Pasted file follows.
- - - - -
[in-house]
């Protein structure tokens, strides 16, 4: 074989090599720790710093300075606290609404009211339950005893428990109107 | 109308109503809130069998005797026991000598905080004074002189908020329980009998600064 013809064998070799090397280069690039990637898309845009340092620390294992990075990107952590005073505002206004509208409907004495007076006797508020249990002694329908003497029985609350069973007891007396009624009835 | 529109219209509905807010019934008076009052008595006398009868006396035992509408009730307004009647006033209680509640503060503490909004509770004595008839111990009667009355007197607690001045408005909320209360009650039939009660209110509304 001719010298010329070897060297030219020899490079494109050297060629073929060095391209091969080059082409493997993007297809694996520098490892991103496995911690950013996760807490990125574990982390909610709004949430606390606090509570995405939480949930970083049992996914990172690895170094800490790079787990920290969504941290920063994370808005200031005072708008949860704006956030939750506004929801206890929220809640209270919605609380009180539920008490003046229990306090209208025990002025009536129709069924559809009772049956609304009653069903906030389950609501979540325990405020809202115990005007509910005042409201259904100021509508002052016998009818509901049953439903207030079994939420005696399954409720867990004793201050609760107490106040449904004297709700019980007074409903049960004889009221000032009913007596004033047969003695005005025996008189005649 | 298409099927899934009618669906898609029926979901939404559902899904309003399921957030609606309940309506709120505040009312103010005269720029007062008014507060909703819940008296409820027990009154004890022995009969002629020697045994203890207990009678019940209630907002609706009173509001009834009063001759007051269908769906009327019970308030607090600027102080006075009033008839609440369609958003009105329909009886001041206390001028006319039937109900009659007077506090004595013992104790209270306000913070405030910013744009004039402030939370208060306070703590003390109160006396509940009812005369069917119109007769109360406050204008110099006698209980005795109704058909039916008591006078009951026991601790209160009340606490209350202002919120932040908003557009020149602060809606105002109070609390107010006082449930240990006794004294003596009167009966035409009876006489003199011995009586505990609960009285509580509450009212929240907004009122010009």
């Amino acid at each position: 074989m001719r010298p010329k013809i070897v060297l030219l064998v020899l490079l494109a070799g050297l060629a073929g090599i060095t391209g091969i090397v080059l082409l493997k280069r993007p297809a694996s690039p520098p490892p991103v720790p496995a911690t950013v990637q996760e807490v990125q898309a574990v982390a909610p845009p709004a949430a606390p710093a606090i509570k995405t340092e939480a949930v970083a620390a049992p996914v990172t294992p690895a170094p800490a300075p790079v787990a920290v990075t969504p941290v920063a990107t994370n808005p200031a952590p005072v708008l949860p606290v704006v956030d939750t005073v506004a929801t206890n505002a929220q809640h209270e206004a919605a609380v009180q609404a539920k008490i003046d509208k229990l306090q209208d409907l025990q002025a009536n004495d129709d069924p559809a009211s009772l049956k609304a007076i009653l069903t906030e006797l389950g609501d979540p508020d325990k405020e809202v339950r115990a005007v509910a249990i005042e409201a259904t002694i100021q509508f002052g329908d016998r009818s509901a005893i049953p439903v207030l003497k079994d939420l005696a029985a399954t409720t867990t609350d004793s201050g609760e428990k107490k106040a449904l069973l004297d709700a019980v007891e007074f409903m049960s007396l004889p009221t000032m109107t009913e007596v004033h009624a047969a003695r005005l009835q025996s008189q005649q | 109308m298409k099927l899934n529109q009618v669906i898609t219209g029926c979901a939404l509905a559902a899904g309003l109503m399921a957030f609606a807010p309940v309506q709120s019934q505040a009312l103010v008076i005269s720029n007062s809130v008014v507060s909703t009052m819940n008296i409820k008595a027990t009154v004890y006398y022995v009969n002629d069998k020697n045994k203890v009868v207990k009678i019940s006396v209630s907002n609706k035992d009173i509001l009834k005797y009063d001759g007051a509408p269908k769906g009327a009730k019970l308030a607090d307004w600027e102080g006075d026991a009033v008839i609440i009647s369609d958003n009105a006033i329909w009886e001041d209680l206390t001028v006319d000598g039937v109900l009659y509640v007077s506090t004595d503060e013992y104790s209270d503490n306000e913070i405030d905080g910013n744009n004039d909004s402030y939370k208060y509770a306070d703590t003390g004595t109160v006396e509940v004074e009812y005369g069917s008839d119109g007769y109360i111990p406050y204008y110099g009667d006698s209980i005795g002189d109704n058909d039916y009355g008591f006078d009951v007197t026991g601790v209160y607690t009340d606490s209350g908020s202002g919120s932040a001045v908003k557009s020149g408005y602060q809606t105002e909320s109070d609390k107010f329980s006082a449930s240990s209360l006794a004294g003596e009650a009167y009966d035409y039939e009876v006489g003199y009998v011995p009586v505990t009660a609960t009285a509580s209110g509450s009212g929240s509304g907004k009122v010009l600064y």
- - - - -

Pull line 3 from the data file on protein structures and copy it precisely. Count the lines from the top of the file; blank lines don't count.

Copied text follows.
């Amino acid at each position: 074989m001719r010298p010329k013809i070897v060297l030219l064998v020899l490079l494109a070799g050297l060629a073929g090599i060095t391209g091969i090397v080059l082409l493997k280069r993007p297809a694996s690039p520098p490892p991103v720790p496995a911690t950013v990637q996760e807490v990125q898309a574990v982390a909610p845009p709004a949430a606390p710093a606090i509570k995405t340092e939480a949930v970083a620390a049992p996914v990172t294992p690895a170094p800490a300075p790079v787990a920290v990075t969504p941290v920063a990107t994370n808005p200031a952590p005072v708008l949860p606290v704006v956030d939750t005073v506004a929801t206890n505002a929220q809640h209270e206004a919605a609380v009180q609404a539920k008490i003046d509208k229990l306090q209208d409907l025990q002025a009536n004495d129709d069924p559809a009211s009772l049956k609304a007076i009653l069903t906030e006797l389950g609501d979540p508020d325990k405020e809202v339950r115990a005007v509910a249990i005042e409201a259904t002694i100021q509508f002052g329908d016998r009818s509901a005893i049953p439903v207030l003497k079994d939420l005696a029985a399954t409720t867990t609350d004793s201050g609760e428990k107490k106040a449904l069973l004297d709700a019980v007891e007074f409903m049960s007396l004889p009221t000032m109107t009913e007596v004033h009624a047969a003695r005005l009835q025996s008189q005649q | 109308m298409k099927l899934n529109q009618v669906i898609t219209g029926c979901a939404l509905a559902a899904g309003l109503m399921a957030f609606a807010p309940v309506q709120s019934q505040a009312l103010v008076i005269s720029n007062s809130v008014v507060s909703t009052m819940n008296i409820k008595a027990t009154v004890y006398y022995v009969n002629d069998k020697n045994k203890v009868v207990k009678i019940s006396v209630s907002n609706k035992d009173i509001l009834k005797y009063d001759g007051a509408p269908k769906g009327a009730k019970l308030a607090d307004w600027e102080g006075d026991a009033v008839i609440i009647s369609d958003n009105a006033i329909w009886e001041d209680l206390t001028v006319d000598g039937v109900l009659y509640v007077s506090t004595d503060e013992y104790s209270d503490n306000e913070i405030d905080g910013n744009n004039d909004s402030y939370k208060y509770a306070d703590t003390g004595t109160v006396e509940v004074e009812y005369g069917s008839d119109g007769y109360i111990p406050y204008y110099g009667d006698s209980i005795g002189d109704n058909d039916y009355g008591f006078d009951v007197t026991g601790v209160y607690t009340d606490s209350g908020s202002g919120s932040a001045v908003k557009s020149g408005y602060q809606t105002e909320s109070d609390k107010f329980s006082a449930s240990s209360l006794a004294g003596e009650a009167y009966d035409y039939e009876v006489g003199y009998v011995p009586v505990t009660a609960t009285a509580s209110g509450s009212g929240s509304g907004k009122v010009l600064y």